Last June, a new pastor was assigned to St. Zephinia Parish where Sally Soothewright was the director of the RCIA team. The pastor was an affable guy, and he quickly established himself as the leader of the parish. Sally was happy to have him on board—until it was time to celebrate the Rite of Acceptance. The pastor was not used to the way St. Zephinia celebrated the rite, and he asked Sally to make some changes. When Sally resisted, the pastor changed his request to a directive. When Sally informed the team of the new rules, three of them quit on the spot. The two that were left seemed sullen and withdrawn during the celebration of the rite. Sally began to pray about whether or not she should resign as team leader.
Is change in your RCIA process good or bad?
Has change like that ever happened to you? Or to someone you know? While a new pastor is often the catalyst for change, it could also be a new team member, a new director of religious education, a new liturgy director, or a new policy from the diocese. The point is, change happens. It happens continuously. Sometimes change happens for good reasons and sometimes for silly, unsubstantial reasons. Was the change at St. Zephinia good or bad? Was the pastor right or wrong? Were Sally and her team too inflexible or not? All of those are the wrong questions.
The question RCIA leaders need to ask
The question is, did either Sally or her new pastor handle the change process as well as possible? And the answer is no. Neither were prepared for change themselves and neither had prepared either the RCIA team or the parish for change.
From Sally’s perspective, everything was running smoothly and had been for the previous ten years. Why mess with a good thing. “If it’s not broken, don’t fix it,” was her motto.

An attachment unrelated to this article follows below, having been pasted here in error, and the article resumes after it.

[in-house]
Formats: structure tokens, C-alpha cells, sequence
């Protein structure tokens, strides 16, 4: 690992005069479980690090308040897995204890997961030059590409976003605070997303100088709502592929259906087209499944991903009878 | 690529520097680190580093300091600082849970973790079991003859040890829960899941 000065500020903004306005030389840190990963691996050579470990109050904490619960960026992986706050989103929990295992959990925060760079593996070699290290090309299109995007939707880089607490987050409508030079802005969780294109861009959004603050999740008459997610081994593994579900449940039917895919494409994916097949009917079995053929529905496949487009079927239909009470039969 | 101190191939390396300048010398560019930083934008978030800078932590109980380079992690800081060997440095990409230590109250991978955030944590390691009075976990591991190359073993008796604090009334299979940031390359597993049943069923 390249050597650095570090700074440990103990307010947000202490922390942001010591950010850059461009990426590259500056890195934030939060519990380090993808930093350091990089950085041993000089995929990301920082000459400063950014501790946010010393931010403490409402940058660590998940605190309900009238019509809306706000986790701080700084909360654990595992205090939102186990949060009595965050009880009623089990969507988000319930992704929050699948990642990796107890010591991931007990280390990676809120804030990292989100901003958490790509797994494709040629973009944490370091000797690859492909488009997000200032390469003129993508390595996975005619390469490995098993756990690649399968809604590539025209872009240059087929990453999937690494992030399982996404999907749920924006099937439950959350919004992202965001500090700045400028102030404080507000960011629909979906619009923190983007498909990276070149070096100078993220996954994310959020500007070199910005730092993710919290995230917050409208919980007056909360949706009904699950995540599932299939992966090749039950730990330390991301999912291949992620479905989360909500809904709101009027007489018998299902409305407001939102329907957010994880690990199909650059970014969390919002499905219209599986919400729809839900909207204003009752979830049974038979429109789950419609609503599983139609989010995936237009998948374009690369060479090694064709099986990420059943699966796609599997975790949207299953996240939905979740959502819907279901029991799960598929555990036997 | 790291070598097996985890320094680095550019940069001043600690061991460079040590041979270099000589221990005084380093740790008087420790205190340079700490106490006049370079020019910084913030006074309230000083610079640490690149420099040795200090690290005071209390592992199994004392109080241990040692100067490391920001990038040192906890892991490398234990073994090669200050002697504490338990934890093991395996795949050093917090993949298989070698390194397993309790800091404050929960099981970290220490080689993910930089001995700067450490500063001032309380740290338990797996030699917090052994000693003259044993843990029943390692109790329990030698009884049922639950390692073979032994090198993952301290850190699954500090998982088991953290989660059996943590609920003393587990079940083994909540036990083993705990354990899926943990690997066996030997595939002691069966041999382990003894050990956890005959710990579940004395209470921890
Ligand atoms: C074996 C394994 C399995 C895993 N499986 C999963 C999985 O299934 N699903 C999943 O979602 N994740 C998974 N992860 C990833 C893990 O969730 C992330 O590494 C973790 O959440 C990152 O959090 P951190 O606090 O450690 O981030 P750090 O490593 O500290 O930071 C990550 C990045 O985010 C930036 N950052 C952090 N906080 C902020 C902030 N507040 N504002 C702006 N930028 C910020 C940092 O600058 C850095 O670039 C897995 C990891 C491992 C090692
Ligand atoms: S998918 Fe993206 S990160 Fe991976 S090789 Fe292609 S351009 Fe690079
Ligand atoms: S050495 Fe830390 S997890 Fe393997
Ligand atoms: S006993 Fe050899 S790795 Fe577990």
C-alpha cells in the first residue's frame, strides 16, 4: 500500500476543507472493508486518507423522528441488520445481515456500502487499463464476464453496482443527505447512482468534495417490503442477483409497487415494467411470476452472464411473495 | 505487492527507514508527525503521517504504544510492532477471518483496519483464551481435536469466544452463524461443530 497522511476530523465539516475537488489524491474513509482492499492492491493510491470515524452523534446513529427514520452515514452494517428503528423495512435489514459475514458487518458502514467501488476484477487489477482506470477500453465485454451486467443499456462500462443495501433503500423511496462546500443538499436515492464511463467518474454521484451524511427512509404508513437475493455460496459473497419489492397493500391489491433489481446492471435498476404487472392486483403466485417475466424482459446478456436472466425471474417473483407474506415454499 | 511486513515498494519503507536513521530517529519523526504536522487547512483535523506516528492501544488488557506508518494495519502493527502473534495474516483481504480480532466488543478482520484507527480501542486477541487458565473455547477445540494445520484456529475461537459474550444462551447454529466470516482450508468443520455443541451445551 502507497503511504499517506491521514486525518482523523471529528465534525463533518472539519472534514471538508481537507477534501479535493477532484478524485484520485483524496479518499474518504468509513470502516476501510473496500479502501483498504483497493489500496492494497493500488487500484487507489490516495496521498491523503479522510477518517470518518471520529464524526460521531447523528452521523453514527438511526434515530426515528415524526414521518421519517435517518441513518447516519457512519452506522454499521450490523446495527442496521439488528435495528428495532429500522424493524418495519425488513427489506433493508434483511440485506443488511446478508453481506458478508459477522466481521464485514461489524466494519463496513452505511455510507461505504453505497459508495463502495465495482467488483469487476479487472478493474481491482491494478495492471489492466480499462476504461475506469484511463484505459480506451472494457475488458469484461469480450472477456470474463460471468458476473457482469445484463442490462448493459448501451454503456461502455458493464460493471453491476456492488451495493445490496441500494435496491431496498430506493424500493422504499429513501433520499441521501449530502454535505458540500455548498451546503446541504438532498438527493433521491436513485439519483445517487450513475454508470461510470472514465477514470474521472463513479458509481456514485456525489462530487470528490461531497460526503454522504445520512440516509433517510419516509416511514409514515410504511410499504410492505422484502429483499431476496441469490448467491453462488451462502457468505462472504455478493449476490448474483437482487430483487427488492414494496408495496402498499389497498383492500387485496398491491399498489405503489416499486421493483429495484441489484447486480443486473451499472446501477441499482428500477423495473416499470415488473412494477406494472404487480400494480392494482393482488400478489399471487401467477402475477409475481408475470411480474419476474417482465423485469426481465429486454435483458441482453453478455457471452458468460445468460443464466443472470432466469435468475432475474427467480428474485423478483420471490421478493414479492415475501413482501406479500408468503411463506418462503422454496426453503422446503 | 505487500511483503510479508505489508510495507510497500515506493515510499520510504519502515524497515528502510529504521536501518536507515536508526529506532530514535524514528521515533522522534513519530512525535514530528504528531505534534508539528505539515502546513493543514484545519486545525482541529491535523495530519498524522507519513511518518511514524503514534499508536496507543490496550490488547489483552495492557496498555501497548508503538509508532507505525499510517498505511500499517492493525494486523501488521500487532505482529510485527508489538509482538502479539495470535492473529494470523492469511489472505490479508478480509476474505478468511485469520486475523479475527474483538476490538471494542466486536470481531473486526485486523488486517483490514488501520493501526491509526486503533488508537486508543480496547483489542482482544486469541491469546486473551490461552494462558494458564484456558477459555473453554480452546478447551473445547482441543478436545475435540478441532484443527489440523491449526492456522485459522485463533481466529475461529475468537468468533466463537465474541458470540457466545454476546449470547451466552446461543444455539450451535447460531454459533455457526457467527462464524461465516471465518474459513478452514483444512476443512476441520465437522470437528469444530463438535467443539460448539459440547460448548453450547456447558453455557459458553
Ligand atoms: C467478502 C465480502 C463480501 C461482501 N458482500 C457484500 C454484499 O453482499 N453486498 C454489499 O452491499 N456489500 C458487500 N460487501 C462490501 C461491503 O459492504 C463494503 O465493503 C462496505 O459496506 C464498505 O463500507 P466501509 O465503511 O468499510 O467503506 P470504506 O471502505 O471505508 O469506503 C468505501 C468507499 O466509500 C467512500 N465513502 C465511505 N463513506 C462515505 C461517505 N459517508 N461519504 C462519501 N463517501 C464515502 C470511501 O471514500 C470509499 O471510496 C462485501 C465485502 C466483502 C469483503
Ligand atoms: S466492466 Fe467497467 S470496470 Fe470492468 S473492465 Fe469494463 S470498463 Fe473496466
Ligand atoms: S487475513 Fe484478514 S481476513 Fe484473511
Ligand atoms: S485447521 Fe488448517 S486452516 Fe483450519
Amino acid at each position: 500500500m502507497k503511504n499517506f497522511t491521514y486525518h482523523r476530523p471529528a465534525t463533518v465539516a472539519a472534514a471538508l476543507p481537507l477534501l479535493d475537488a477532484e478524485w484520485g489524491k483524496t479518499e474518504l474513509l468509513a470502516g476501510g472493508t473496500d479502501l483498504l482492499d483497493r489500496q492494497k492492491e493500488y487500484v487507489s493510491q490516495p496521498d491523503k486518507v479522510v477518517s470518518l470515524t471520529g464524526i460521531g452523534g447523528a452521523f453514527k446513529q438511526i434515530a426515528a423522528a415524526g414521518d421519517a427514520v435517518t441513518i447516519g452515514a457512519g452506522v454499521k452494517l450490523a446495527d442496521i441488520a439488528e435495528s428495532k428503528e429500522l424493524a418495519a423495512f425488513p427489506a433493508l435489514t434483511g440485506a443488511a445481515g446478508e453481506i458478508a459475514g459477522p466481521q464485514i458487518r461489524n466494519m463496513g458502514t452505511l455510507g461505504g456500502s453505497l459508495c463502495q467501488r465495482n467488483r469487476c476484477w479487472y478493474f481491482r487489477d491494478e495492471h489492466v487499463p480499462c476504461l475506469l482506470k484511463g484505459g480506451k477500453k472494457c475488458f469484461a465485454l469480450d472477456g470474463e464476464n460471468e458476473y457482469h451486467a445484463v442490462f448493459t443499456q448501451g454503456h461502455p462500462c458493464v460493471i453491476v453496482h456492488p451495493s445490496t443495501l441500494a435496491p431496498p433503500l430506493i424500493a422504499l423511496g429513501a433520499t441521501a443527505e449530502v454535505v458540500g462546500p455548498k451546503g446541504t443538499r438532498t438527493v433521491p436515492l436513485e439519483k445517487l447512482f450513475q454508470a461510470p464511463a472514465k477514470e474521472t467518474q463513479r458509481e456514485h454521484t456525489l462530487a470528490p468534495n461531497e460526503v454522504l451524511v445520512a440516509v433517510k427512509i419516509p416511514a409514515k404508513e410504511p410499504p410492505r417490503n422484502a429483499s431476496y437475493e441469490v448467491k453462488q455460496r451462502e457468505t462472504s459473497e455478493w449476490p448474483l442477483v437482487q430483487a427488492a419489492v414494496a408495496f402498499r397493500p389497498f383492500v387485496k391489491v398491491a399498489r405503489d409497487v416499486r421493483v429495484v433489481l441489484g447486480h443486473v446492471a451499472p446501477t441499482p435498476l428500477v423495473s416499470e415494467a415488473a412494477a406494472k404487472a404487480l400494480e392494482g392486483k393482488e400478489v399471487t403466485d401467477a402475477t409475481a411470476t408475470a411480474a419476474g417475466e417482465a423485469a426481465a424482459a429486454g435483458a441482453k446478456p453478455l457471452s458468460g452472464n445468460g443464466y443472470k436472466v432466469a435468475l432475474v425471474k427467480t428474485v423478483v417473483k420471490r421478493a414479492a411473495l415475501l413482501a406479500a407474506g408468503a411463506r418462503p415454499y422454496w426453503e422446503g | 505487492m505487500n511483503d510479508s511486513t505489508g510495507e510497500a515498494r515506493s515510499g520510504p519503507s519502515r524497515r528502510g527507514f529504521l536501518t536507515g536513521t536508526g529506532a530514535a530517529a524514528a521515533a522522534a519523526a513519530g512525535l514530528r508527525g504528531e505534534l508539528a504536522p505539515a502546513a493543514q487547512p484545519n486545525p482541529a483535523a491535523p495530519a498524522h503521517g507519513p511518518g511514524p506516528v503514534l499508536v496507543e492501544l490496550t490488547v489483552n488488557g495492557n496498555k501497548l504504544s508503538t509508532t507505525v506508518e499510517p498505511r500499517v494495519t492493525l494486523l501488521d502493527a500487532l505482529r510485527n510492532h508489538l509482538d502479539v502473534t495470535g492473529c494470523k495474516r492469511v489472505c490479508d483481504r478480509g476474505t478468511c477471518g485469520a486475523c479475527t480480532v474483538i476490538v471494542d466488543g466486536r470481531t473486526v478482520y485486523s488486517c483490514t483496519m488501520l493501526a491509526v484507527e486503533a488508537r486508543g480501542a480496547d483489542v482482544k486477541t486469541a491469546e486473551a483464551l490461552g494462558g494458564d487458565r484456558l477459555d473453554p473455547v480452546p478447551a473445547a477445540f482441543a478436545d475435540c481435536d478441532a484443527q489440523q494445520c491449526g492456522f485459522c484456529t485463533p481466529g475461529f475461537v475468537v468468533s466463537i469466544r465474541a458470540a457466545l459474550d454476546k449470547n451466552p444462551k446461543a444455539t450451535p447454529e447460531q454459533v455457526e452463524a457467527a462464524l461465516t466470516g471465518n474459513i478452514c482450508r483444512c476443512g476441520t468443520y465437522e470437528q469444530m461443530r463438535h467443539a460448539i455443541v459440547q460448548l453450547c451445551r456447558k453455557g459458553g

From the pastor’s perspective, the rites were not being celebrated correctly. There was something lacking in the ritual that he could not accommodate himself to. As the leader of the parish, he saw it as his duty to ensure that all the public rituals of the church were “by the book.” His solution was to simply enforce the rules through the authority of his office. Or you could switch the scenario so that it might have been the pastor, not Sally and her team, who was actually breaking the rules. The root problem is still the same.
The Number 1 roadblock for most RCIA teams
The root problem here is complacency. Sally and her team had grown complacent about their RCIA process. In any group that has found a comfort zone, complacency becomes the norm. Once a group becomes complacent, they are almost impervious to change. Another key characteristic of complacent groups is they often think of themselves as dynamic. They mistake activity for change-oriented, growth processes. Because they are busy—sometimes overwhelmed—they assume change is happening all the time. In most cases, however, all of the group’s activity supports “the way we’ve always done things” and is a barrier to true change.
If you don’t think this is true about your team, ask yourself what would happen if your pastor or your team leader suddenly left the parish. The team then gets a new pastor or a new leader who has a completely different idea of how the team should operate. What would happen next?
Take the long view in planning for change
If something like that happened tomorrow, my assumption is most teams would have a difficult time absorbing the change. But suppose a change in leadership is down the road a bit. Perhaps your pastor is only in Year 2 of his six year assignment. Or perhaps your team leader is planning to retire in five years. You have a little breathing room. What should you do?
You should get started on your change process now! Before it’s too late. In another post, we’ll look at how to start breaking out of complacency.